Hilditch is Concerned with the Removal of Street Parking PDF Print E-mail

Alderman David Hilditch MLA last monday night during the visit of Road Service Officials took the opportunity to raise the plight of some residents of Northlands were a planning application had removed on street parking in the area . Mr Hilditch explained that he and other elected representatives in the area had been approached and along with the statuatory agencies and Developers had been trying to alleviate the situation . He stated confusion had reigned wit the development being really split over two frontages and appealed for Road Service to take on board these problems as there were elderly and disabled effected . This is a main route between the North Road and Woodburn Roads and the management of the infrastructure is paramount to residents and users alike . In Response Mr Hutton of the Road Service indicated the agency was working to try and resolve the problems and would hopefully have a resolution forthcoming .


Hilditch Raises Concern Over Flooding PDF Print E-mail


Alderman David Hilditch MLA at Monday evenings meeting of Carrickfergus Borough Councils Development Services Committee raised the continuing problem of flooding along the Beltoy Road.  He explained that in particular over the last 2/3 weeks the upper part of the road had been regularly under water in the hollowed areas and the dangers this was creating for motorists.  “This can be a hazardous road at the best of times, the constant build up of water is adding to the problems making driving conditions very difficult and it is very frustrating with the run off available into the forest and the available adjacent waterway, I would like to see the problem resolved before the real winter weather begins”.  Mr Hutton who was present from Road Service undertook to have the problem looked at and assured Mr Hilditch the matter would be resolved

Windsor Park Football Stadium PDF Print E-mail

Hilditch gets involved in Windsor Park Football Stadium, during the Debate on Culture, Arts and Leisure, Northern Ireland Assembly debates

The DCAL Minister was questioned on the upgrade of Windsor Park and to relay any discussions he has had with the Irish Football Association regarding the upgrade.


Through Sport NI, my Department appointed consultants to undertake the outline business case for stadium development. Having assessed the proposals, together with other options, it was concluded that the most economically advantageous option for regional stadium development for football is to redevelop Windsor Park stadium to increase its capacity of 13,500 to accommodate 18,000 spectators. That would involve significant refurbishment of the north and west stands and redevelopment of the east and south stands. The option would also include the provision of premium seating, big screens and improved access to the new stadium via the Boucher Road.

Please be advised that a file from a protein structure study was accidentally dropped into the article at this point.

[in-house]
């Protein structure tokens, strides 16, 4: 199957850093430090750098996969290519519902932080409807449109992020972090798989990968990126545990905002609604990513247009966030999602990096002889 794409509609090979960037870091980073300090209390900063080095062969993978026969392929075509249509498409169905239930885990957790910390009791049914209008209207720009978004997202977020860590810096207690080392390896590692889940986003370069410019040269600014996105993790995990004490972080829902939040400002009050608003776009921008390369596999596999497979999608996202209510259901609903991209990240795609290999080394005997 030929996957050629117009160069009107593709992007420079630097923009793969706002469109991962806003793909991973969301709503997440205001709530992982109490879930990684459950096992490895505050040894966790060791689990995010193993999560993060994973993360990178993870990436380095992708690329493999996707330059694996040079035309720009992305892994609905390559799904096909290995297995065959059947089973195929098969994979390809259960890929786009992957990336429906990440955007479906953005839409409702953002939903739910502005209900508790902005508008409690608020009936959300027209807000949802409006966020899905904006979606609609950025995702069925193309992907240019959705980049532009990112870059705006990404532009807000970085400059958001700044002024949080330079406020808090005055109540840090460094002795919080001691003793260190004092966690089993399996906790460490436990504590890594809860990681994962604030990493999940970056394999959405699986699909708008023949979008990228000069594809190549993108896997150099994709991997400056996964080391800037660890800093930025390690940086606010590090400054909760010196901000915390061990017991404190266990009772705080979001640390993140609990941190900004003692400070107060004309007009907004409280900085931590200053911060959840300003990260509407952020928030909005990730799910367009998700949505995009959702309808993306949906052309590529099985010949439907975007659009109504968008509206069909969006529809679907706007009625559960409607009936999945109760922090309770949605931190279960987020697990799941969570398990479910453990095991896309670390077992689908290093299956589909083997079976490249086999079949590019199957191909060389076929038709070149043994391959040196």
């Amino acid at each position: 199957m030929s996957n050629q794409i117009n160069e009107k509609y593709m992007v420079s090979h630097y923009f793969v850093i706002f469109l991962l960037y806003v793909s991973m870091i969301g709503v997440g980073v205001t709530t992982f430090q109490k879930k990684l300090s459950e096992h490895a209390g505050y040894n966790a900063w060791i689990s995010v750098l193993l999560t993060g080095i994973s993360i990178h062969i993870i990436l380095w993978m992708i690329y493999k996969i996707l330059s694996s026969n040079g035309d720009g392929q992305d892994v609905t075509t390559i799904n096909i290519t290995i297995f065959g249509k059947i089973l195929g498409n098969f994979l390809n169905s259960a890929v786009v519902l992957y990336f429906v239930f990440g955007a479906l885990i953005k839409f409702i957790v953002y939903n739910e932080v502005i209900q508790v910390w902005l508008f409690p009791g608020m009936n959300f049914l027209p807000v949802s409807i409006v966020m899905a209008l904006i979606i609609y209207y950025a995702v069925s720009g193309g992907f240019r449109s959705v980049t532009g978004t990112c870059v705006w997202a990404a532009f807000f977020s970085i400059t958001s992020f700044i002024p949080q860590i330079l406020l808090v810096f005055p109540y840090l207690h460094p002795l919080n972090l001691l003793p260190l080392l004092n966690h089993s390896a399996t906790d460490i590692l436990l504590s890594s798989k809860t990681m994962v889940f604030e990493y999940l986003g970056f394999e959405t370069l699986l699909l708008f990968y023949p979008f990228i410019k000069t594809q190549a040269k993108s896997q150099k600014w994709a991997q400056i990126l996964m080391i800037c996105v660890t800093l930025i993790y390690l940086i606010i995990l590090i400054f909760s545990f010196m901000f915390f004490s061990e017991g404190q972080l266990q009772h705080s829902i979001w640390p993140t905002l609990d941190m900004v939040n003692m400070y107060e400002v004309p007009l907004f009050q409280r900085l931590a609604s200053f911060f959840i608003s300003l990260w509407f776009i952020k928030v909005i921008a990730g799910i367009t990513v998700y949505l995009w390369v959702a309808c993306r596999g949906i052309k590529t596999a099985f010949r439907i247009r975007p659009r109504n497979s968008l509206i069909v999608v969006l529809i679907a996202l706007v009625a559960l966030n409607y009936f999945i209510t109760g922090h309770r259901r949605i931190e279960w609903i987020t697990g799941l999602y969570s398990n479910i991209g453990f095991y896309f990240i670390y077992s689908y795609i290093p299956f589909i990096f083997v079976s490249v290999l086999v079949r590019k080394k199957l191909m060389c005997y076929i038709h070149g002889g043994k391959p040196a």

Throughout the process, there have been ongoing discussions with the Irish Football Association and other governing bodies regarding future stadium development. That includes a meeting that I held with all the governing bodies together at the outset of the process. Members may wish to note that, in the interim, my Department, through Sport NI, has funded safety measures at Windsor Park, so that international football can continue to be played there this autumn. I had an opportunity to see that work at first hand when I attended the 2012 European Championship qualifier match on Friday night. It was a great match, and I was delighted that Northern Ireland held its own against Italy to gain a valuable point. I am sure that we will want to take the opportunity to wish the Northern Ireland team — our national team — well again



David Hilditch,  responded by saying "I note the Minister’s previous answers, and I thank him for those. Will funding be available to take forward the stadium options at the level proposed in the outline business case?"


Nelson McCausland (DUP) Minister for Arts, Culture and Leisure

The consultants’ examination of the various stadium options was predicated on an indicative £110 million being available to government as its contribution to the overall capital costs. That was the expenditure figure that the Executive noted on 1 June 2009 as being the funding required to progress the process on which we are currently embarked. Members will, of course, be conscious of the impending outcome of the comprehensive spending review. Funding will be subject to the normal budgetary and approval procedures, as is the case for any of the Department’s activities. It will be an Executive decision whether the required funding can be found to enable the long-standing and much-debated issue of stadium provision to be resolved satisfactorily.